Well, it will – if you stick to it. In fact, every diet tip you hear will work, as long as you stick to them.

I had to lose 100lbs when I started dieting. I cut out bread, potatoes, pasta – I went on a low-carb diet, in other words. This helped me because I’m an abstainer.

There are two types of diet. One is to abstain; identify certain foods that you just won’t eat any more. The other is to moderate. Limit the quantity of the foods you eat.

Every diet is one or the other of these things. Calorie counting is moderation. Atkins is abstention.

Which would work for you?

You need to decide that you want this. You want this more than anything else. Because if you want this more than anything else in your life, you’ll prioritise it over other issues.

Hang around here to get a feel for what might work for you. But start. This isn’t going to be a quick-fix, so that best thing you can do is to start anything and see how it works. If it works for you, great! If not, OK, try a different diet.

But don’t give up.

Good luck.

Sugar is toxic

Eating too much is bad for you. That’s well known. But what more and more studies are showing is that sugar specifically is terrible.

In a NYTimes opinion piece, Mark Bittman writes (emphasis mine):

A study published in the 27 February issue of the journal PLoS One links increased consumption of sugar with increased rates of [type 2] diabetes by examining the data on sugar availability and the rate of [t2] diabetes in 175 countries over the past decade. And after accounting for many other factors, the researchers found that increased sugar in a population’s food supply was linked to higher diabetes rates independent of rates of obesity.

In other words and to oversimplify, according to this study, obesity itself doesn’t cause “adult onset” diabetes, the version that you give yourself: sugar does.*

A fairly bold claim. But people make claims like this all the time – what makes this different?

The study demonstrates this with the same level of confidence that linked cigarettes and lung cancer in the 1960s… “You could not enact a real-world study that would be more conclusive than this one.”

Ouch. But it gets worse. David DiSalvo wrote in Forbes:

Overeating, poor memory formation, learning disorders, depression – all have been linked in recent research to the over-consumption of sugar.

[…]Research indicates that a diet high in added sugar reduces the production of a brain chemical known as brain-derived neurotrophic factor (BDNF). Without BDNF, our brains can’t form new memories and we can’t learn (or remember) much of anything.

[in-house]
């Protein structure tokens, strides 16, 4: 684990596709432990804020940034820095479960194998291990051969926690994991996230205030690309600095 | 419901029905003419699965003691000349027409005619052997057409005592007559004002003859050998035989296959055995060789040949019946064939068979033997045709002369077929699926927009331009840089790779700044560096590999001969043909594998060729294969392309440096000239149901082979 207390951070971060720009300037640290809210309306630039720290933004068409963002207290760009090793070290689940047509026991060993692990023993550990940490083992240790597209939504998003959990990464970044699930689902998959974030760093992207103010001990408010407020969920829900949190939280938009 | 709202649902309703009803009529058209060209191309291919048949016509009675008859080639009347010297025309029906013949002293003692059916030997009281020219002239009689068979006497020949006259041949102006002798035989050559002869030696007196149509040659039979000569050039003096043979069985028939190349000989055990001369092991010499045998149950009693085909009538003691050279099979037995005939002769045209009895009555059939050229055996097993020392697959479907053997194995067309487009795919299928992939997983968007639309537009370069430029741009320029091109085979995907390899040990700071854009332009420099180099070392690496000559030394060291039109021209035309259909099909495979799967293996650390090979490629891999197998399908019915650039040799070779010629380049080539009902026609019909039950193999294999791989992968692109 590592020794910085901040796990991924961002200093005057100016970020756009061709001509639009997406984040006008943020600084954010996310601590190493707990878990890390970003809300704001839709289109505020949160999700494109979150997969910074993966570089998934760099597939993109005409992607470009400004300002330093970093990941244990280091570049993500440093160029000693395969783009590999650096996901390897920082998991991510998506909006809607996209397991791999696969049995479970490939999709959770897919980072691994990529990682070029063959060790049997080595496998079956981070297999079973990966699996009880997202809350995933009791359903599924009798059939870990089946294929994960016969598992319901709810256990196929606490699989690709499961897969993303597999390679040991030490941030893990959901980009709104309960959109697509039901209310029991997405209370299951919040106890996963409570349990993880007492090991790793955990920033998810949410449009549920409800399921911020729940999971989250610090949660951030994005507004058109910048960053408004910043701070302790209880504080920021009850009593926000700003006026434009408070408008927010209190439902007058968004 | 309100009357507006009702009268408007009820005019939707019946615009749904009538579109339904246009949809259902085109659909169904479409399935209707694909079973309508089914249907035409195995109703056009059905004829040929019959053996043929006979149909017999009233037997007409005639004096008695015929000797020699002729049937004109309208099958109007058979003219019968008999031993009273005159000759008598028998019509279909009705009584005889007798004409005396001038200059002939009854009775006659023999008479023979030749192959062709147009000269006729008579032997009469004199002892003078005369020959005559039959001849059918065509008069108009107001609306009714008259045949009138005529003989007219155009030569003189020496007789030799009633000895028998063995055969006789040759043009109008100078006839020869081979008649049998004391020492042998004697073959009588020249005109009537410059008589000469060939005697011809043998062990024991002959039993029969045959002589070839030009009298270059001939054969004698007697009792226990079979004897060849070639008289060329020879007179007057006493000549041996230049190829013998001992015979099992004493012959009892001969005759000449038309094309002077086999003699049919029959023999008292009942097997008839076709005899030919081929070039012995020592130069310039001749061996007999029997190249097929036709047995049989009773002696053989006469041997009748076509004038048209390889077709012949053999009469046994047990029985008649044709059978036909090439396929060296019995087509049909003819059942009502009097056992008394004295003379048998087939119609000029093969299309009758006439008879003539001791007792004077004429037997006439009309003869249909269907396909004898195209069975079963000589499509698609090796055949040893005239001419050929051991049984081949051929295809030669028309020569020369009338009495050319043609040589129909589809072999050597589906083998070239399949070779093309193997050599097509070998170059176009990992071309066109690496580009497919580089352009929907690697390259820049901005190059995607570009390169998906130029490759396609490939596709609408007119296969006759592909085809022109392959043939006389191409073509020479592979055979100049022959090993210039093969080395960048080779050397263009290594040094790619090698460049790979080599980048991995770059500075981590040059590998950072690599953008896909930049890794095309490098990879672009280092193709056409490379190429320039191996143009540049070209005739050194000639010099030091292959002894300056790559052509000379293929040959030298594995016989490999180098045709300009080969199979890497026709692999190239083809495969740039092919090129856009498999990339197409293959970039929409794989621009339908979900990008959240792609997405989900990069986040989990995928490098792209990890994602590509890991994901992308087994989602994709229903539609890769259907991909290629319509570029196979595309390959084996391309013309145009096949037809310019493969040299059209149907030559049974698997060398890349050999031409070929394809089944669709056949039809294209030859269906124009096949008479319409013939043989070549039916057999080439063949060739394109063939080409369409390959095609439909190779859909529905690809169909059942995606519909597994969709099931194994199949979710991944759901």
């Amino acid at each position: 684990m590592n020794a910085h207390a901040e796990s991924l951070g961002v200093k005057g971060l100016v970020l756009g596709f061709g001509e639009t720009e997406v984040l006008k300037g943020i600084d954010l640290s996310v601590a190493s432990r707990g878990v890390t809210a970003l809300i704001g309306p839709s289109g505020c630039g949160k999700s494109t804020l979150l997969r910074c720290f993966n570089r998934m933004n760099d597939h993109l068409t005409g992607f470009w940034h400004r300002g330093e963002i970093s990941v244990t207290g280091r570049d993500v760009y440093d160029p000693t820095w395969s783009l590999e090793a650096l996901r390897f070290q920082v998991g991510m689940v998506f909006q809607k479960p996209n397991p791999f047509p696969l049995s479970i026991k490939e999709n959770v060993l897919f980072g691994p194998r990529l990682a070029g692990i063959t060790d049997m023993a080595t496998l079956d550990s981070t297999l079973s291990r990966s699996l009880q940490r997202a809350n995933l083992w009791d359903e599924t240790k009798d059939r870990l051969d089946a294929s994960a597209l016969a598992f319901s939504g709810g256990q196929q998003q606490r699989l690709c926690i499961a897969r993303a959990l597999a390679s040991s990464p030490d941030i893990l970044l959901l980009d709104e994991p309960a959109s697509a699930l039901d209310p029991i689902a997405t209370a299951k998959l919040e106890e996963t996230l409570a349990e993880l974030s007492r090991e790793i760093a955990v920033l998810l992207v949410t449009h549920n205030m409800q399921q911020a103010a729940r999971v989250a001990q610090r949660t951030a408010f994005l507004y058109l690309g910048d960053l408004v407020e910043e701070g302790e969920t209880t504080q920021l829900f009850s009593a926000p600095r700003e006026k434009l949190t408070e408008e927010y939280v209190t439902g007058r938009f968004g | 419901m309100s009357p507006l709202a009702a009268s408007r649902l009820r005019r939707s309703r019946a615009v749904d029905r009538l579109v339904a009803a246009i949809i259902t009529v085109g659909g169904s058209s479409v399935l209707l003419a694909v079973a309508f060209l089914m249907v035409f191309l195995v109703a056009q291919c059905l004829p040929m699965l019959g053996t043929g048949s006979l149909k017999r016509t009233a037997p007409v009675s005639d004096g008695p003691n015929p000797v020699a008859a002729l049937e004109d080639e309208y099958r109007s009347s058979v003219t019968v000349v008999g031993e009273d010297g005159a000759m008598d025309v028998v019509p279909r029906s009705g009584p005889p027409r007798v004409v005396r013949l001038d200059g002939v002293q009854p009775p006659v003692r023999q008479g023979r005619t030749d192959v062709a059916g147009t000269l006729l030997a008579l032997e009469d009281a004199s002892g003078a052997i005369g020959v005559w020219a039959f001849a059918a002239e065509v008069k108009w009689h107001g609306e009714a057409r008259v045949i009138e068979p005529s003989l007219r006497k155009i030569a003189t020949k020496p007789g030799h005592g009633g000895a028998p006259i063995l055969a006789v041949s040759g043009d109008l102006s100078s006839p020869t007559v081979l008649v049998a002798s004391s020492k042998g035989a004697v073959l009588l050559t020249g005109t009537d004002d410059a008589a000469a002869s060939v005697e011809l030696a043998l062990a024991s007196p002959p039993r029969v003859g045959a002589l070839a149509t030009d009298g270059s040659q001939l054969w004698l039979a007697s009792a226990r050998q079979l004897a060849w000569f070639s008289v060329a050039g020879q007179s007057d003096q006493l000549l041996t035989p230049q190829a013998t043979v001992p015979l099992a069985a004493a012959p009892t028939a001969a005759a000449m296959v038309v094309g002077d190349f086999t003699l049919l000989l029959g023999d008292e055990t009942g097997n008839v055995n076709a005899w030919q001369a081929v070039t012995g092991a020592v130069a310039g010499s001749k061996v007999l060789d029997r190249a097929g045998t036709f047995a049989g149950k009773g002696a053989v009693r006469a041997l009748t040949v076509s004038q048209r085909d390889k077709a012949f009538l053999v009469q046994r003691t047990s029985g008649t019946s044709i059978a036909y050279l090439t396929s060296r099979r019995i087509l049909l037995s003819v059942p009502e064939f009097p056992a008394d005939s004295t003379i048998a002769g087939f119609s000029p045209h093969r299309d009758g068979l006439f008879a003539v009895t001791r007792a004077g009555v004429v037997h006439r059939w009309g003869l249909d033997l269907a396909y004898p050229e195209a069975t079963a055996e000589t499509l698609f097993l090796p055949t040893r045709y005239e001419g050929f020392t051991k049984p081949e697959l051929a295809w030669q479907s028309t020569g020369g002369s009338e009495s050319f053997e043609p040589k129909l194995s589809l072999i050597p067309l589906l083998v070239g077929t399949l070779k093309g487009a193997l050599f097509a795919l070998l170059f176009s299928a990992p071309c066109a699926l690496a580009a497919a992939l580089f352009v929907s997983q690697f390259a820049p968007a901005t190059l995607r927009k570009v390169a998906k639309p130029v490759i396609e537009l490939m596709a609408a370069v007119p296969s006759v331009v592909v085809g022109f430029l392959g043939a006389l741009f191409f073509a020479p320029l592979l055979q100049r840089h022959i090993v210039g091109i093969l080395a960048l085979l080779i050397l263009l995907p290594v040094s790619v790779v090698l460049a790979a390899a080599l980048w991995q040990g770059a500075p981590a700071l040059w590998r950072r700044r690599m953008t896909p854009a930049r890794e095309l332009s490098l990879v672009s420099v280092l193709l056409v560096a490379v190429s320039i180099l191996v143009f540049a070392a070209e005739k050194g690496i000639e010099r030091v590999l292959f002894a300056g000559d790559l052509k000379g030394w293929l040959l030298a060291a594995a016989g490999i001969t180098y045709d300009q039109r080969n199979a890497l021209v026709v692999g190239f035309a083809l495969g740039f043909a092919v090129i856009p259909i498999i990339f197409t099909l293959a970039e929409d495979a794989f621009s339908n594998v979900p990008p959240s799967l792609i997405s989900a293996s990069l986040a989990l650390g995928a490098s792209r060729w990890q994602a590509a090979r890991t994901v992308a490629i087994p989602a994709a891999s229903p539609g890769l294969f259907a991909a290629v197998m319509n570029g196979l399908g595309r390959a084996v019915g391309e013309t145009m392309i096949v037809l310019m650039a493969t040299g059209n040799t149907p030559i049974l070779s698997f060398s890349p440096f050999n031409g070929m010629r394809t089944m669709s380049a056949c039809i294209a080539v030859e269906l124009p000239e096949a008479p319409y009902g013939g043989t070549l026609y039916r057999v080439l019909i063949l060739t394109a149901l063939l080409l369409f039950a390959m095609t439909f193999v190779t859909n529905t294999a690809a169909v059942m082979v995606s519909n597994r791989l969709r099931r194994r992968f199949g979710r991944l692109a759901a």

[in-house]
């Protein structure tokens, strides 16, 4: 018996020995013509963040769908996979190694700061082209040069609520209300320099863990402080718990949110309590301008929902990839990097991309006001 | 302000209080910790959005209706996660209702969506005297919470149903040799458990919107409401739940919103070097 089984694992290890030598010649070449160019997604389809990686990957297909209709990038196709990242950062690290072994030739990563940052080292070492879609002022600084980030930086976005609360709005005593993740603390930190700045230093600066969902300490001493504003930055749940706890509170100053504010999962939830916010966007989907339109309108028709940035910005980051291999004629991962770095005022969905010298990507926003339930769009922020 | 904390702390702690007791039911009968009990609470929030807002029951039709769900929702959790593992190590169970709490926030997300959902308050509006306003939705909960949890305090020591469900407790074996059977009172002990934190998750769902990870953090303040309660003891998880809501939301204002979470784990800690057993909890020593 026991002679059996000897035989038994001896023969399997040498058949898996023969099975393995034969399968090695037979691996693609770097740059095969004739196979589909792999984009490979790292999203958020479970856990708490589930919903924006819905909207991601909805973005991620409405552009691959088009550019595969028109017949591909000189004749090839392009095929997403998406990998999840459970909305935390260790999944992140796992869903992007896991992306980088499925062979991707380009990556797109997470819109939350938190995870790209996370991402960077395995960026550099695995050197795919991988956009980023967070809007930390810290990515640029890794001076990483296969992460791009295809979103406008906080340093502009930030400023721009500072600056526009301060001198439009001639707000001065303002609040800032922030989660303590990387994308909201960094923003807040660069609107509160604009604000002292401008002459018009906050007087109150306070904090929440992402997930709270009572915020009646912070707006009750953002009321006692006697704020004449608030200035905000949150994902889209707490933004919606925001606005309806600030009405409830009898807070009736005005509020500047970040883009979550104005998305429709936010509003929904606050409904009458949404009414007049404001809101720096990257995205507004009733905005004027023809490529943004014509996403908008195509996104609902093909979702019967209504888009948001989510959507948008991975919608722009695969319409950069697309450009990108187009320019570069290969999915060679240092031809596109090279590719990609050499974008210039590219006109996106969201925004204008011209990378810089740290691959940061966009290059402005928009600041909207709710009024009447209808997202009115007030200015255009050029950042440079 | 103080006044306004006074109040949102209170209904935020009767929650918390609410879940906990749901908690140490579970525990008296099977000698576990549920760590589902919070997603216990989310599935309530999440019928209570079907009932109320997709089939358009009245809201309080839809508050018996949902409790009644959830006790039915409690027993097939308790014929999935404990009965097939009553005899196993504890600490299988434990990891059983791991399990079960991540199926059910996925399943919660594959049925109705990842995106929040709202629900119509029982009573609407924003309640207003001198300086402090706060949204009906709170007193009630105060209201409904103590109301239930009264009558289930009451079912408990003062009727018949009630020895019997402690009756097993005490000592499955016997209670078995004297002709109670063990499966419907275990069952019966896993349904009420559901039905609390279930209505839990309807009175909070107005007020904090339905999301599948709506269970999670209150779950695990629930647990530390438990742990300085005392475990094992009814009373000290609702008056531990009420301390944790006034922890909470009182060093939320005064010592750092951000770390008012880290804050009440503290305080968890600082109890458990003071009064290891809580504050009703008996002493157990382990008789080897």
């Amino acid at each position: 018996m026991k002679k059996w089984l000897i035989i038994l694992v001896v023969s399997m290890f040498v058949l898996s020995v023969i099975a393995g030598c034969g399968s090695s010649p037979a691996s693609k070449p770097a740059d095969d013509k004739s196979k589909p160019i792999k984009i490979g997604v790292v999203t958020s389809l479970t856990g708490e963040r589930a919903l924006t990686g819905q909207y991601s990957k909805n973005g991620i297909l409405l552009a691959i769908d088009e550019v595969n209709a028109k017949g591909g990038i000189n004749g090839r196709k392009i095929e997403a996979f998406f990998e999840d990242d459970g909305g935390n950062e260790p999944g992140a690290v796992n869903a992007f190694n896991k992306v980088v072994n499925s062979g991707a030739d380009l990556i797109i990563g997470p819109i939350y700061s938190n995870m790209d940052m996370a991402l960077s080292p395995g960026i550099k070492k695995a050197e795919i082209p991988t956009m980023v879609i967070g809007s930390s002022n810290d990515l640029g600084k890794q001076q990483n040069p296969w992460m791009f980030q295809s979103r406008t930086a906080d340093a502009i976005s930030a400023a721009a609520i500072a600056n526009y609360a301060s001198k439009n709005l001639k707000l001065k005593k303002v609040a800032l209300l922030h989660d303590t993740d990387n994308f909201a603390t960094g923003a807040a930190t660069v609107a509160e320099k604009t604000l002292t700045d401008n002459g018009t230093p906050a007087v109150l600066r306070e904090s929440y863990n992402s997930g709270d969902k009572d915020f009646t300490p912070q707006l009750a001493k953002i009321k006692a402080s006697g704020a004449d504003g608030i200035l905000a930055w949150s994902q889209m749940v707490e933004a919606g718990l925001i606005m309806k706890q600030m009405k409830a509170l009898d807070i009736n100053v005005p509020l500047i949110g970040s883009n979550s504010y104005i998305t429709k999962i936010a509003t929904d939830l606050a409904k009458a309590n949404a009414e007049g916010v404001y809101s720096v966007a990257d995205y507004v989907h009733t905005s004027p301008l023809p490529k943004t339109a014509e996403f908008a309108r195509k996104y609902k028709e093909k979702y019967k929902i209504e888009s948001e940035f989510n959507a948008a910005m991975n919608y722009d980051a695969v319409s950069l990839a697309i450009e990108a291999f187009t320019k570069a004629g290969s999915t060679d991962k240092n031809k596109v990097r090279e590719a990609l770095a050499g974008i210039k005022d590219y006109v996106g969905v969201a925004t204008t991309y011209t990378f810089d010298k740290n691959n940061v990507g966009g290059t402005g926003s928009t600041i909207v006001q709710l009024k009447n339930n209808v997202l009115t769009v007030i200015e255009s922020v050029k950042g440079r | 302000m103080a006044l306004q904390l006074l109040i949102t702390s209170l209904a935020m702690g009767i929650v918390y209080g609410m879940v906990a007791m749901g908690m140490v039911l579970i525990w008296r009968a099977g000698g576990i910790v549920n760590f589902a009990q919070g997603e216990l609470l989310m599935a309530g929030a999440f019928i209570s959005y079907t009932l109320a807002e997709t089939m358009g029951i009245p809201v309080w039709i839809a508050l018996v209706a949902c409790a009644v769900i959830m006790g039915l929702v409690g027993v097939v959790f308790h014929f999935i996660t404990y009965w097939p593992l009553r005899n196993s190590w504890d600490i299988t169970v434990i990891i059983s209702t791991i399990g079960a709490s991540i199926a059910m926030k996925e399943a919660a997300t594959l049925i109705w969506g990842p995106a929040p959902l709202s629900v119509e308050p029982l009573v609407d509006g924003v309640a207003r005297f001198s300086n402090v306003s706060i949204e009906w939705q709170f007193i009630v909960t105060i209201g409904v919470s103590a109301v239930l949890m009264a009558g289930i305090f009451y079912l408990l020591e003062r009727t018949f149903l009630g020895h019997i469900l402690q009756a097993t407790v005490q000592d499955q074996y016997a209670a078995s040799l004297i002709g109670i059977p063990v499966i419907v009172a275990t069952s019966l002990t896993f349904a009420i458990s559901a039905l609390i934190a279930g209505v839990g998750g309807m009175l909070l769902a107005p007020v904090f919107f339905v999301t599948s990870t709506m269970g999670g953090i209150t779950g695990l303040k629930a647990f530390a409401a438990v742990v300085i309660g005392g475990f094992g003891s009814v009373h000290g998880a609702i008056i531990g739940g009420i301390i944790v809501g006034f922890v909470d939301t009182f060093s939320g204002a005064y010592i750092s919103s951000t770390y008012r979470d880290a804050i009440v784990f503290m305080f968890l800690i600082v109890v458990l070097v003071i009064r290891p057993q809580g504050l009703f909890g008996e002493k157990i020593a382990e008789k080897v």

[…]Research has also linked low BDNF levels to depression and dementia. It’s possible that low BDNF may turn out to be the smoking gun in these and other diseases, like Alzheimer’s… what seems clear in any case is that a reduced level of BDNF is bad news for our brains, and chronic sugar consumption is one of the worst inhibitory culprits.

So, eating too much sugar is directly linked to type 2 diabetes, depression, dementia and a host of other problems. It also highlights something missing in the “calories in < calories out” weight loss model that has been preached for decades. Calories are not equal. We’re not engines; although 1 calorie will give off the same amount of energy regardless of where it was obtained, the source of that energy can have vastly different impacts on your body and your health.

*Note: It has been rightly pointed out that I didn’t distinguish between type 1 and type 2 (t2) diabetes, which I have now corrected. Type 2 diabetes does have some genetic predisposition – not all people who trigger t2 diabetes are overweight or have poor diets.back

Bad sleep ‘dramatically’ alters body

It’s been known for some time that a good night’s sleep is essential for those trying to lose weight. Now, a study by the University of Surrey has shown why this may be the case.

Prof Colin Smith, from the University of Surrey, told the BBC: “There was quite a dramatic change in activity in many different kinds of genes.”

The study shows that hundreds of your genes are affected if you sleep for less than 6 hours a night for just a week.

Prof Smith added: “Clearly sleep is critical to rebuilding the body and maintaining a functional state, all kinds of damage appear to occur – hinting at what may lead to ill health.

“If we can’t actually replenish and replace new cells, then that’s going to lead to degenerative diseases.”

BBC News: Bad sleep 'dramatically' alters body